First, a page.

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Nanotechnology

Electroluminescence from zinc oxide nanoparticles/organic nanocomposites

Low-cost zinc oxide nanoparticle-based electroluminescent devices with UV emission can be fabricated using a spin-coating method.
21 February 2007, SPIE Newsroom. DOI: 10.1117/2.1200702.0600

Due to its wide band gap (3.3eV) and high exciton binding energy (60meV), zinc oxide (ZnO) has attractive properties for optoelectronics, such as superior UV emission characteristics, high stability and room-temperature luminescence. Recent research has demonstrated strong UV and visible photoluminescence, as well as optically pumped lasing in ZnO nanowires.1–4 However, only a few ZnO-based electroluminescence (EL) devices have been fabricated to date using ZnO nanowires, nanorods, or epitaxial films, due to inconvenient and expensive preparation methods.5–8 As a result, stable and low-cost ZnO EL devices are still in the development phase.

In our work, we use ZnO nanoparticles to fabricate ZnO EL devices by a spin-coating method and to study their EL properties.9 A light-emitting layer of ZnO nanoparticles is obtained using a phase-segregation technique. With phase-segregation, the ZnO nanoparticles and TPD:PMMA, an organic hole-transporting polymer, divide into two layers following the spin-coating process that enhances electron and hole recombination in the ZnO nanoparticles. Our method has the significant advantage of lowering the fabrication cost of ZnO-based devices.

The fabrication procedure is illustrated in Figure 1. First, the indium-tin oxide (ITO) glass substrate is sequentially cleaned using deionized water, acetone, and isopropyl alcohol. The ZnO nanoparticles, TPD, and PMMA are dissolved in either chloroform or an appropriate chloroform:toluene mixture. The solution is then spin-coated on the substrate with a sheet resistance of 7O/? (ohms per square) (Merck, Taiwan). The samples are then baked at 60° C for 2h to remove the solvent and enhance the adherence between the ITO substrate and the nanocomposite film. Afterwards, 2000Å of aluminum (Al) is deposited onto the ZnO composite layer by thermal evaporation under a vacuum of 9×10-6Torr.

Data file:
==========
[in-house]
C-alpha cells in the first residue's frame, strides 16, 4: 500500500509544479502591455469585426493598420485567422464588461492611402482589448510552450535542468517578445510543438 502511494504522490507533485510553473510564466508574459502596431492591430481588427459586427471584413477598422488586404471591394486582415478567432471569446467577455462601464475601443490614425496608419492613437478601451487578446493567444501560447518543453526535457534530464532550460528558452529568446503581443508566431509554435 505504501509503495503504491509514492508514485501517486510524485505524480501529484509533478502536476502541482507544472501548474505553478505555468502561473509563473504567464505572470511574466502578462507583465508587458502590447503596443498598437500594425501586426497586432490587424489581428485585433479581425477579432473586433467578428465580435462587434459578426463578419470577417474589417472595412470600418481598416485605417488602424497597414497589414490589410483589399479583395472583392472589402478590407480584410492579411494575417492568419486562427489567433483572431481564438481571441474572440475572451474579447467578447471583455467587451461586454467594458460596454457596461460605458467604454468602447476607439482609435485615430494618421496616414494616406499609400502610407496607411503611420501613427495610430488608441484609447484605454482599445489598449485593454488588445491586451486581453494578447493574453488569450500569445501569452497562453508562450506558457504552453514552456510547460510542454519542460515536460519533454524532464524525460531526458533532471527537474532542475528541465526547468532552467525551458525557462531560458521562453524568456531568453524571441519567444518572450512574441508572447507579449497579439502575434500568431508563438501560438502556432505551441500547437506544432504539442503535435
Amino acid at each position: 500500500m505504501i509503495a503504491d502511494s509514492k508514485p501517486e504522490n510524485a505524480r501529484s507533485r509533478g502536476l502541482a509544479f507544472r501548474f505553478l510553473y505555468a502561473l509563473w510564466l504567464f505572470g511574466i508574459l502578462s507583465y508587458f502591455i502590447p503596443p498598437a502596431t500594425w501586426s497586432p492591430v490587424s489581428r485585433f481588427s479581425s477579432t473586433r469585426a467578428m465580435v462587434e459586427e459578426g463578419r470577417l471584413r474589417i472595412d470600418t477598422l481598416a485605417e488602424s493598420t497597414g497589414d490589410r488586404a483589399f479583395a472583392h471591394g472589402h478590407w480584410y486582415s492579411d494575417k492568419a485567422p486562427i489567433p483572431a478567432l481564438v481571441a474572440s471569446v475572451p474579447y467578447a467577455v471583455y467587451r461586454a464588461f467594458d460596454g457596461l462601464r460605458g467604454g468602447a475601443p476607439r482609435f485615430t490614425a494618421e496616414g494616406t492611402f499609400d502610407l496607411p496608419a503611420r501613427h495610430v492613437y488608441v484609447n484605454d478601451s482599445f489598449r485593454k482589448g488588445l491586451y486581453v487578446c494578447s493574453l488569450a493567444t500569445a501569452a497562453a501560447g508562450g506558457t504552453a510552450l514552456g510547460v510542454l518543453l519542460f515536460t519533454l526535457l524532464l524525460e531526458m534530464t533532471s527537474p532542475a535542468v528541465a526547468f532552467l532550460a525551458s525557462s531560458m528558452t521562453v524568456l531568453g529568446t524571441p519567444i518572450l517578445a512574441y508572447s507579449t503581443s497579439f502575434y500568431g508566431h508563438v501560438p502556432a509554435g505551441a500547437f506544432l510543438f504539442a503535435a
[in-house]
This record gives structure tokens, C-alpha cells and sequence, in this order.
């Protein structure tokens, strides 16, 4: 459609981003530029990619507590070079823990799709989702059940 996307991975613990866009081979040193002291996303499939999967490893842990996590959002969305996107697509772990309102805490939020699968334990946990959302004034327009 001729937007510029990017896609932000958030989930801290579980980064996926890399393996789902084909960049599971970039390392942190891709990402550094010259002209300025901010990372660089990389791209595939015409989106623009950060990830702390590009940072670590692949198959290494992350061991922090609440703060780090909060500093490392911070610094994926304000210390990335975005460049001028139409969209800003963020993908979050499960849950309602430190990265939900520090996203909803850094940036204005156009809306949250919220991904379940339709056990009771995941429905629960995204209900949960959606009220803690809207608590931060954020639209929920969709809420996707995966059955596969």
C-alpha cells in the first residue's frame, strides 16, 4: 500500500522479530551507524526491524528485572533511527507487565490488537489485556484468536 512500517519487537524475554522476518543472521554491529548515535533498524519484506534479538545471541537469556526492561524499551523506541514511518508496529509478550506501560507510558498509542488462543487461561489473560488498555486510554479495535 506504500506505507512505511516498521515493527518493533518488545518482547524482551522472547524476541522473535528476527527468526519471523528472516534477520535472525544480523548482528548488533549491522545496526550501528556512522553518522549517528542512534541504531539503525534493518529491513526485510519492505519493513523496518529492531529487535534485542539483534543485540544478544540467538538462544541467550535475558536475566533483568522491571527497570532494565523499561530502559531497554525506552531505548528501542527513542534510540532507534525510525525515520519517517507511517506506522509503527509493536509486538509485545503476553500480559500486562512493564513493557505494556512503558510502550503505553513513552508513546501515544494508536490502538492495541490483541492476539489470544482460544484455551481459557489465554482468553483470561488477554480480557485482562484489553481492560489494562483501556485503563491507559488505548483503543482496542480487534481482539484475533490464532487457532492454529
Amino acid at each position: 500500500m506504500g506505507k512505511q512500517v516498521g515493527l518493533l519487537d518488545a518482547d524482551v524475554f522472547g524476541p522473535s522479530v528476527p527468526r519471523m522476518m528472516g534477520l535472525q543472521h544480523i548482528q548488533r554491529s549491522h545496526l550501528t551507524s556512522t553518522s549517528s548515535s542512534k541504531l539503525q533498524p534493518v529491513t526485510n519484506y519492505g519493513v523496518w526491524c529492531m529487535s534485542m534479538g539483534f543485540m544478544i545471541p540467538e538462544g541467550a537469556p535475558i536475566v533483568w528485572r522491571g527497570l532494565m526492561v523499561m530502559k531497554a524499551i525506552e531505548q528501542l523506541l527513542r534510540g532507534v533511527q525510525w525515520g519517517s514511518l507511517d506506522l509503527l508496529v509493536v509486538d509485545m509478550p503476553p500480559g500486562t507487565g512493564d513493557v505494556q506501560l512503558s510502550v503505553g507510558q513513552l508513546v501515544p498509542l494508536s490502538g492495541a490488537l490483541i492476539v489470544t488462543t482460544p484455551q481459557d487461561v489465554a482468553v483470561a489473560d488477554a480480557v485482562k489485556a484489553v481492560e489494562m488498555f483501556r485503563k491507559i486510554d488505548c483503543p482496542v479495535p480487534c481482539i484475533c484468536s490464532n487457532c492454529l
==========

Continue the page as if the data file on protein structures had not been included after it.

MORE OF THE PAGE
Figure 1. Steps involved in the fabrication of our zinc oxide (ZnO) electroluminescent devices using a spin-coating method.

Figure 2(a) shows the structure of our ZnO EL device. As a result of phase segregation, the ZnO nanoparticles distribute in a layer above the TPD:PMMA film. The phase segregation occurs because the solubility of ZnO nanoparticles in chloroform is different from that of TPD:PMMA, which can then segregate from them during spin coating. To examine phase segregation in the resulting composite thin films, we use confocal microscopy. Figure 2(b) shows the cross-sectional image of a typical thin film. It is clear that most ZnO nanoparticles are distributed on top of the film, indicative of successful phase segregation.


Figure 2. (a) Structure of a ZnO electroluminescent device with phase segregation. (b) Confocal image (cross-section) of the ZnO device with phase segregation.